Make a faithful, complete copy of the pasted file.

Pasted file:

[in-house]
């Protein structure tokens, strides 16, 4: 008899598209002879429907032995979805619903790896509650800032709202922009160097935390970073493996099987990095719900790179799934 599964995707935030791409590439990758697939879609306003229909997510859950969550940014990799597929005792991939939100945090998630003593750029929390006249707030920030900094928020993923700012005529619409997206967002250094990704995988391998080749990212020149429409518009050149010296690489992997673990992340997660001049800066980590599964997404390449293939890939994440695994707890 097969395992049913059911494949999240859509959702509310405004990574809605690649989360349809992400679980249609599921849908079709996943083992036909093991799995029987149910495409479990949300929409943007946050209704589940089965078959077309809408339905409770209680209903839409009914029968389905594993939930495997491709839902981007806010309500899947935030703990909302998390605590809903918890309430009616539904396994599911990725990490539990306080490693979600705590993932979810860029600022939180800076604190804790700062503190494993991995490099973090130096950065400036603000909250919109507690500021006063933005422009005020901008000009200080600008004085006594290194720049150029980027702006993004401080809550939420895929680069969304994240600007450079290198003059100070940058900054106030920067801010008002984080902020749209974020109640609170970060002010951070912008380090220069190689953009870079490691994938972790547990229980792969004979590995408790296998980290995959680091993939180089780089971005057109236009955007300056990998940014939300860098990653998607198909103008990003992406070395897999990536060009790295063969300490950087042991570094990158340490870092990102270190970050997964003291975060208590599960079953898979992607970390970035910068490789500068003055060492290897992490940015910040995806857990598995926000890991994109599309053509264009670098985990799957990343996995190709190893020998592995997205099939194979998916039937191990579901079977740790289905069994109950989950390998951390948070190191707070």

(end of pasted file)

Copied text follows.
[in-house]
């Protein structure tokens, strides 16, 4: 008899598209002879429907032995979805619903790896509650800032709202922009160097935390970073493996099987990095719900790179799934 599964995707935030791409590439990758697939879609306003229909997510859950969550940014990799597929005792991939939100945090998630003593750029929390006249707030920030900094928020993923700012005529619409997206967002250094990704995988391998080749990212020149429409518009050149010296690489992997673990992340997660001049800066980590599964997404390449293939890939994440695994707890 097969395992049913059911494949999240859509959702509310405004990574809605690649989360349809992400679980249609599921849908079709996943083992036909093991799995029987149910495409479990949300929409943007946050209704589940089965078959077309809408339905409770209680209903839409009914029968389905594993939930495997491709839902981007806010309500899947935030703990909302998390605590809903918890309430009616539904396994599911990725990490539990306080490693979600705590993932979810860029600022939180800076604190804790700062503190494993991995490099973090130096950065400036603000909250919109507690500021006063933005422009005020901008000009200080600008004085006594290194720049150029980027702006993004401080809550939420895929680069969304994240600007450079290198003059100070940058900054106030920067801010008002984080902020749209974020109640609170970060002010951070912008380090220069190689953009870079490691994938972790547990229980792969004979590995408790296998980290995959680091993939180089780089971005057109236009955007300056990998940014939300860098990653998607198909103008990003992406070395897999990536060009790295063969300490950087042991570094990158340490870092990102270190970050997964003291975060208590599960079953898979992607970390970035910068490789500068003055060492290897992490940015910040995806857990598995926000890991994109599309053509264009670098985990799957990343996995190709190893020998592995997205099939194979998916039937191990579901079977740790289905069994109950989950390998951390948070190191707070």